Born in the United States to first generation immigrants, Mohammed Hamzah Khan and his siblings were raised about 35 minutes west of Chicago in the middle class suburb of Bolingbrook, Illinois. Considering he was a student at Benedictine University, a well-known Roman Catholic university, it can be understood why it was such a surprise when Khan was arrested by federal authorities at Chicago’s O’Hare Airport and charged with attempting to provide material support to the Islamic State (IS) in Syria. Khan was detained with his brother (16) and sister (17) at the airport, where they intended to fly to Vienna before taking a bus to Turkey where they would meet with an IS operative who would smuggle them into Syria to join the caliphate. Mohammed was seen by authorities as the influence over his younger (and still juvenile, in the U.S. criminal justice system) siblings. Accordingly, his siblings were released to their parents without charges- but Mohammed remained.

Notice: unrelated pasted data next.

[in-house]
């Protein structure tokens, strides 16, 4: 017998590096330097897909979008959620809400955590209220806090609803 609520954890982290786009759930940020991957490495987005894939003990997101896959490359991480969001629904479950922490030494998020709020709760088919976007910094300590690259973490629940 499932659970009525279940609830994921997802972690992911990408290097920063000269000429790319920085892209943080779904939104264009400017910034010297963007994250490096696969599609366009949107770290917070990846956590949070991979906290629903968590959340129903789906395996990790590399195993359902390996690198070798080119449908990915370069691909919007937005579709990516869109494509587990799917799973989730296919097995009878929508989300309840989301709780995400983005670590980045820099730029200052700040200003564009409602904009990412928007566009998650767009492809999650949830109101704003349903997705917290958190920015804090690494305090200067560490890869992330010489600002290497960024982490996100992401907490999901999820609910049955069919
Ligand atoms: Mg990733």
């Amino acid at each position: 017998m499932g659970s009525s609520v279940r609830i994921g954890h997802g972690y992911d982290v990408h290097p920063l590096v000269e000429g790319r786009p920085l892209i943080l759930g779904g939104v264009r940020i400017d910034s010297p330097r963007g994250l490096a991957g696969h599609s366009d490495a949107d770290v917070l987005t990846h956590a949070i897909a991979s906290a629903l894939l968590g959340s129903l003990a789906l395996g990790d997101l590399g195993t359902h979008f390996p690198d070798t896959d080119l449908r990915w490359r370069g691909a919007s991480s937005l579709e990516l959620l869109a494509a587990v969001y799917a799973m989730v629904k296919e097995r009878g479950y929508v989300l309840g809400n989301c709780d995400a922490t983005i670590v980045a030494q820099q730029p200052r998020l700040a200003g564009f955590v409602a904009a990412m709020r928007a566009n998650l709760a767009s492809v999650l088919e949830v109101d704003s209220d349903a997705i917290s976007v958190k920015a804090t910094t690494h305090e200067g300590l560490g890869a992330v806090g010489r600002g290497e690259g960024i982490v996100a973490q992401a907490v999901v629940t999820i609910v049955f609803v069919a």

Zarine Khan, Mohammed’s mother, stated that he and his sister were radicalized and preyed upon by IS recruiters on various social media accounts. In preparation for his travel to the caliphate, Khan got a job at a local store and raised sufficient travel funds for both himself and his siblings. It should be noted that Khan bought round trip tickets for the trip in an effort to mask their plans to travel to the caliphate- belying that there was likely some coaching in operational security by an IS operative online. Khan’s lawyer stated that Khan desired to join something bigger than himself, longing for a higher purpose. Khan’s lawyer made a strong argument against a long prison sentence, referencing the U.S. prison system and its record of further radicalizing individuals.